There really aren’t too many people that can chirrup “we’re all gonna die!” and make it seem like something you should be okay with (from the amazing ‘Your Beat Kicks Back Like Death‘) but Emma Louise Niblett manages to do it, and her very unique take on the world made so much sense in the context of the work she did with David Shrigley on the great Worried Noodles project, and particularly the special shows she did with Daniel Johnston, Mark Linkous, James McNew and Norman Blake (among others) some years ago; there was a certain playful warmth, with everyone in thrall to the poetry of making music, but more than that, the poetry of somehow, astonishingly, staying alive in this very strange world. But as the title of her last record suggests, there is a continuous calcination going on within Scout Niblett, a certain purification by fire, which can be a courageous, frightening thing, Siobhán Kane talks to her.
It has been a while since you played here, and when you did it was with so many other wonderful musicians including Daniel Johnston and Mark Linkous, there was something very special about those shows.
We don’t often get to go to Ireland for some reason, I don’t know why, so it is really great. Those shows were the last two nights of that tour so it was a bit emotional. It was a really nice thing to be a part of, it felt very special.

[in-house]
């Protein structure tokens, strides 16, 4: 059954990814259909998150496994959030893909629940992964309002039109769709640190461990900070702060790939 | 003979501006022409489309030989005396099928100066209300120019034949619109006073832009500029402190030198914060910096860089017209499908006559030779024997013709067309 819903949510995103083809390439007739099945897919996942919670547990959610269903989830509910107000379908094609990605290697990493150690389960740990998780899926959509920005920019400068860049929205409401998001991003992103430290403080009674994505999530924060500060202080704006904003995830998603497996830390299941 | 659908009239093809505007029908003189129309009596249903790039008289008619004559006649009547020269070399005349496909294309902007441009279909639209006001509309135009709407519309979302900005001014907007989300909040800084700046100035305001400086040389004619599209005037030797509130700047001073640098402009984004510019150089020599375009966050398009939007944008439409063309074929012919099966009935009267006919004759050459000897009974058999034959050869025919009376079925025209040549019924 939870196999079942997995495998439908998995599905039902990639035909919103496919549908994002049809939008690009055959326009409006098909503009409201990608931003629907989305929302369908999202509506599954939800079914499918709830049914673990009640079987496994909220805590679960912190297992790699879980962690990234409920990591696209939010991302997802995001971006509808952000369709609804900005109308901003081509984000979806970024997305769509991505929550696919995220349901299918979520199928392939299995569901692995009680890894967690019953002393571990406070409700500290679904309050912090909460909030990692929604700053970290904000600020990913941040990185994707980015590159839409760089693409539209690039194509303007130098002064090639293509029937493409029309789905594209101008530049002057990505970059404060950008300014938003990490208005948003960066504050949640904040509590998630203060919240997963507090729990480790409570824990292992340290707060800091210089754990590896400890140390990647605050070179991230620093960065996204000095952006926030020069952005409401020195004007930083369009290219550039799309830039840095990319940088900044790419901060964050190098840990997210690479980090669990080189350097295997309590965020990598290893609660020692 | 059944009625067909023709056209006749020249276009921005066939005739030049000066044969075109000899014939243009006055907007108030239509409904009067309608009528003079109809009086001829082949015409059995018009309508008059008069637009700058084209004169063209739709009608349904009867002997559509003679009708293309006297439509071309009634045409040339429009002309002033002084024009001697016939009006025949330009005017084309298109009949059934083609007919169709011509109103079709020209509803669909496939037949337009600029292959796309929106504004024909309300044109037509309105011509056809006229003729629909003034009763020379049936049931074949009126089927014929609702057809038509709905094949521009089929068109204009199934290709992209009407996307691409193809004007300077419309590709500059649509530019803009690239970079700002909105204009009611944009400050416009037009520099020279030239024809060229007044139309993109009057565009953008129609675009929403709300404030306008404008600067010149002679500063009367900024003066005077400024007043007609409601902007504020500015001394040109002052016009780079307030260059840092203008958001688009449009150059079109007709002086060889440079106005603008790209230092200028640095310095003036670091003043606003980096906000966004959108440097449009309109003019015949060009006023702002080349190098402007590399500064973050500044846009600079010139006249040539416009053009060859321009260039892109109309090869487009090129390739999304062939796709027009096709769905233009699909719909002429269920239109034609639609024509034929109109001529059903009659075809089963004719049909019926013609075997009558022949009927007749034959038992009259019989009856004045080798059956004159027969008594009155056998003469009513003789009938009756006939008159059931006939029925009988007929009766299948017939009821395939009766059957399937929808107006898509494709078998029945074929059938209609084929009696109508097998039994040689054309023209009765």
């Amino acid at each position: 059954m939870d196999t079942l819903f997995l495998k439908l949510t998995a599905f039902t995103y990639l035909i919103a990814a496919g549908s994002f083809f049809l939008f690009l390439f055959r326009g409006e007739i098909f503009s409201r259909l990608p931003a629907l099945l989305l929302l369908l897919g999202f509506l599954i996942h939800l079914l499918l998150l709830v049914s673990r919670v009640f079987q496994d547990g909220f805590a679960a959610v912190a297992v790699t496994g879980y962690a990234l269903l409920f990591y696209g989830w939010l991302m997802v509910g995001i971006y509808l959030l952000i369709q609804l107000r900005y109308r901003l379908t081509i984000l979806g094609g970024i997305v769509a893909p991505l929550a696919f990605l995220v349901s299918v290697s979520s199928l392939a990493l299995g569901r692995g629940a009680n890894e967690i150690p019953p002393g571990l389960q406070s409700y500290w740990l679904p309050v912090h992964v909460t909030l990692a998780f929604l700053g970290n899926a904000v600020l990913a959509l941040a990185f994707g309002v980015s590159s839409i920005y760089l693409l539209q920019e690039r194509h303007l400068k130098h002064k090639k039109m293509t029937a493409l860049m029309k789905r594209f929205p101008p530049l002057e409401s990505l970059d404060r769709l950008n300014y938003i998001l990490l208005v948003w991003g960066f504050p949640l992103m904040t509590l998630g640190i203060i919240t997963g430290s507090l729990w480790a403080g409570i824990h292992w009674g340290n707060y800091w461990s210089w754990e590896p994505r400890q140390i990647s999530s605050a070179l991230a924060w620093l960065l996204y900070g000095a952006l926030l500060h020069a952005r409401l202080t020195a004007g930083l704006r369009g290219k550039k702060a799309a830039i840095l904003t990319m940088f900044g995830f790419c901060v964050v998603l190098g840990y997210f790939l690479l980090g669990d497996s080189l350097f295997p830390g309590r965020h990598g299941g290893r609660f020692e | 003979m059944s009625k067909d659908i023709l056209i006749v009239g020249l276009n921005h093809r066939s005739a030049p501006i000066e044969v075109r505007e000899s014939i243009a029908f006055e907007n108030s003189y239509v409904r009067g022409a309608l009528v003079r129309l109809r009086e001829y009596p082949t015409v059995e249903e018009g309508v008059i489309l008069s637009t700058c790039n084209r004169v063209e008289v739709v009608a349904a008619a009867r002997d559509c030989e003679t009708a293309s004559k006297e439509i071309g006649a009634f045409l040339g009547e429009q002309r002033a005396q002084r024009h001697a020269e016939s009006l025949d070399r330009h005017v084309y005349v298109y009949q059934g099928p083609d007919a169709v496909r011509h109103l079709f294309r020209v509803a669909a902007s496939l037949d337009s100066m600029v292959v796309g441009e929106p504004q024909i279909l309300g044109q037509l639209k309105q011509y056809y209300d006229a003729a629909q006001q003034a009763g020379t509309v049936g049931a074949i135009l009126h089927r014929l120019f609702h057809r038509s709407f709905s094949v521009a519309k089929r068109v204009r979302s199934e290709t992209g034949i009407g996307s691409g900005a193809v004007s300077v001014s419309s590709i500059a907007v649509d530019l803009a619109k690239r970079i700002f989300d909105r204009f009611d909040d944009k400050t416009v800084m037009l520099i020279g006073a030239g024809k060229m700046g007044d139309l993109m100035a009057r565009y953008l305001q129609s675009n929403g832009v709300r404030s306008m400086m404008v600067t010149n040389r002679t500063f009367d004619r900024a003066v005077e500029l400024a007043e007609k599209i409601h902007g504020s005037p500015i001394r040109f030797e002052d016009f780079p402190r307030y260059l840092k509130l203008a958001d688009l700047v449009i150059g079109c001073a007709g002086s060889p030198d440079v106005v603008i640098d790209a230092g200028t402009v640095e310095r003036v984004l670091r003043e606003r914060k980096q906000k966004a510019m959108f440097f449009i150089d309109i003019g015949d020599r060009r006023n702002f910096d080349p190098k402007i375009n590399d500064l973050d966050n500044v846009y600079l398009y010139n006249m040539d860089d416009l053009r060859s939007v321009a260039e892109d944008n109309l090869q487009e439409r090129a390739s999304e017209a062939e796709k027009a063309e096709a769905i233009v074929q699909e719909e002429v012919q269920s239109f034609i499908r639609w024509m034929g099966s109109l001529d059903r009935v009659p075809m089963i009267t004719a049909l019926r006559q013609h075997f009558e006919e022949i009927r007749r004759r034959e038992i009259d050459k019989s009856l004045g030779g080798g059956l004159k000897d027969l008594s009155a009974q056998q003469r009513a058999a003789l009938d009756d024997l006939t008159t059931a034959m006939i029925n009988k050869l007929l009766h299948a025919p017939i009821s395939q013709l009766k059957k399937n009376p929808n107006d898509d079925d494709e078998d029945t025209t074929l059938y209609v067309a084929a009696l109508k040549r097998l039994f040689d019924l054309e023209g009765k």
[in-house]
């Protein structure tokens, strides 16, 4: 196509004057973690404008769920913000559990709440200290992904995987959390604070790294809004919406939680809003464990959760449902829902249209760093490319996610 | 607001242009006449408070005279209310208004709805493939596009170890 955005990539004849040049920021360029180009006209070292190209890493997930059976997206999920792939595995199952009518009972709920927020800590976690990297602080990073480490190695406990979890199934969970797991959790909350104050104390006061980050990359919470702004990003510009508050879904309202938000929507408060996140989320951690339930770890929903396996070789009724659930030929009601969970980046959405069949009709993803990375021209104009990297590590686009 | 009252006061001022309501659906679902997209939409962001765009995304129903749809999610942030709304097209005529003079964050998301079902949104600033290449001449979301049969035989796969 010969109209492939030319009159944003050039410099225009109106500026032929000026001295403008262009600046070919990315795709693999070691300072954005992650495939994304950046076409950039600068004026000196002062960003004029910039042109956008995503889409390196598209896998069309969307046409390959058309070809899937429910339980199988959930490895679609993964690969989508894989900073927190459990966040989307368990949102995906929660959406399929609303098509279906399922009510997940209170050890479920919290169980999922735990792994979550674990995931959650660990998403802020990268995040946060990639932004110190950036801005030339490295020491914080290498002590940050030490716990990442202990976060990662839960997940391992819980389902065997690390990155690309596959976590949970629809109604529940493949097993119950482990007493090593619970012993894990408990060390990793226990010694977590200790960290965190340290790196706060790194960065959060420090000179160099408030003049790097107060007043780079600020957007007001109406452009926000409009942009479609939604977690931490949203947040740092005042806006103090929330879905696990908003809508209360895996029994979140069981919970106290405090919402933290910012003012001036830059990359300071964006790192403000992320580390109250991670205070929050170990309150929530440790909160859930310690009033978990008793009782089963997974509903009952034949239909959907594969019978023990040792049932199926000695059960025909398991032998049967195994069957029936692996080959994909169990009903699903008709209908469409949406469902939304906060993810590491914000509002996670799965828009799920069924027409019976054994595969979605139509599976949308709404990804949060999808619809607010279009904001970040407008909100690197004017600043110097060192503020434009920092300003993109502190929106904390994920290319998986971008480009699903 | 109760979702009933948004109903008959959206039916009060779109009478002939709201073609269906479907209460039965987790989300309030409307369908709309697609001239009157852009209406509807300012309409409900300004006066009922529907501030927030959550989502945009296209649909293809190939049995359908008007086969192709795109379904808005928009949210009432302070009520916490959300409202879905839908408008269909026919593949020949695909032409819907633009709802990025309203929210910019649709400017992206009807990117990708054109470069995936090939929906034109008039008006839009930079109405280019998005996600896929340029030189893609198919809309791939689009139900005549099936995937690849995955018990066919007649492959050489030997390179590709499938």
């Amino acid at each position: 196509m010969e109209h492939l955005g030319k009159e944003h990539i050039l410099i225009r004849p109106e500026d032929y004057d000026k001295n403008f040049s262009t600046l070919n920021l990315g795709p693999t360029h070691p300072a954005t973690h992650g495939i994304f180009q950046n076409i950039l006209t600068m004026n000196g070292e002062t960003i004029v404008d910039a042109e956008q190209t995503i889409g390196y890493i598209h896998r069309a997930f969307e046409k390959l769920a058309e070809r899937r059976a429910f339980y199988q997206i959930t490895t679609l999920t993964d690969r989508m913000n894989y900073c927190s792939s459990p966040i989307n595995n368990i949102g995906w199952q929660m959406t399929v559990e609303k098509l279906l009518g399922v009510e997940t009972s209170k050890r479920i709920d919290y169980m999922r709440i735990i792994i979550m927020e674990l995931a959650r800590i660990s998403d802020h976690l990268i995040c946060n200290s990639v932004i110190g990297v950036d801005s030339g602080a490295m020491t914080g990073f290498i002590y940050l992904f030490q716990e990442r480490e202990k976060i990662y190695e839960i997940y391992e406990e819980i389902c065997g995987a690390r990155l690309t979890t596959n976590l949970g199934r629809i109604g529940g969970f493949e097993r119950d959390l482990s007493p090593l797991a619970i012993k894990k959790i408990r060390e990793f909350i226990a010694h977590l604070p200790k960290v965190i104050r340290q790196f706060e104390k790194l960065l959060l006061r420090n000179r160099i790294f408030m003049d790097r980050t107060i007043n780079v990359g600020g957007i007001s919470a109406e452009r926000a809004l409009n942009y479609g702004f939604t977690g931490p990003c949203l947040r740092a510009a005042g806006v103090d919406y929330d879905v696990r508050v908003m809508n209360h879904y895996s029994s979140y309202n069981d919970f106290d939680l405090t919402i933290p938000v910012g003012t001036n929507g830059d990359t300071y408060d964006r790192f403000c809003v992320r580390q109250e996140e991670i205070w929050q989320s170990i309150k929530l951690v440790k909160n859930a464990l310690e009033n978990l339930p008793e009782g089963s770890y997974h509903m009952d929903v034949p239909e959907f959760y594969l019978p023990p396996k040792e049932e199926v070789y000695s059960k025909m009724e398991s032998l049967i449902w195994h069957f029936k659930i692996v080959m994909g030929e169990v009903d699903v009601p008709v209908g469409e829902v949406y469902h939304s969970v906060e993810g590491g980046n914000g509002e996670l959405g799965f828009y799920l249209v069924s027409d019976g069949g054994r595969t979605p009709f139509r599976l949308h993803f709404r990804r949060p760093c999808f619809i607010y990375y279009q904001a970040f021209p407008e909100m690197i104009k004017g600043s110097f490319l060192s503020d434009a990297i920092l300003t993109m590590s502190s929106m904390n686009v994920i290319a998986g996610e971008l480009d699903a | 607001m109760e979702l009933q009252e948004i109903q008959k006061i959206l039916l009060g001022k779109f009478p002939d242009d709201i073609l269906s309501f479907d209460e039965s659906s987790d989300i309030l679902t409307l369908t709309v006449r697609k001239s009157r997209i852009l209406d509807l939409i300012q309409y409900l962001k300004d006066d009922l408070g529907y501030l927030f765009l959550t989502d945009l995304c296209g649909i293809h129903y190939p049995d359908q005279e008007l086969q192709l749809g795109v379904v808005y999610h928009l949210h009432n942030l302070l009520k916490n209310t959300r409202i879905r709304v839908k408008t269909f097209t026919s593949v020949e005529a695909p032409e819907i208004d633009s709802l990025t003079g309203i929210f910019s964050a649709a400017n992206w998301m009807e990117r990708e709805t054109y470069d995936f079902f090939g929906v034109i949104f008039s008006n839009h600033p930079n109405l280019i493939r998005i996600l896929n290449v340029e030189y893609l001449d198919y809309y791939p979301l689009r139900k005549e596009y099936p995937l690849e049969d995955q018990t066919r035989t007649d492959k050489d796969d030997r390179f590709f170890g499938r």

You moved to America many years ago now, do you remember quite why you did?
It’s a weird one, I can’t pinpoint anything in particular, I just really fell in love with the place the first time I came. I had always loved the idea of travelling, and not necessarily staying in one place for too long. I was really taken with the place and thought ‘why not?’ I initially went to Bloomington, Indiana – which is where the label [Secretly Canadian] I was on at the time was based. It is a tiny town, but it was a really nice place to get my first taste of being in America, because it was a tiny college town in the midwest. It is kind of in the cornfields, but it is like a little oasis there. There is a great music college there [Jacob’s School of Music], one of the best in the U.S. actually, so a lot of great music comes out of that place, lots of young kids go to school there and want to form bands, I guess.
You also enjoyed your course in Music and Performance Art at Nottingham University, did it help you perceive music in a different way?
It was a really great foundation for me, when I look back. I met one of the people that taught me there, Shelley Sacks, and she is still a great friend of mine and a real inspiration to me in her work. It was just like an explosion of creative ideas and possibilities, that period in my life, because it was just like being in a bubble. I always think that about college, I really went to college because I didn’t want to get a job [laughs], but at that point you didn’t really have to pay to go to college, I got money to go, and was on the dole before that, so it was great. It’s a really different thing now. It was like a bubble and I think it is an amazing thing to have at that age – no responsibilities from the outside, and you don’t have to worry about working, it was great for me.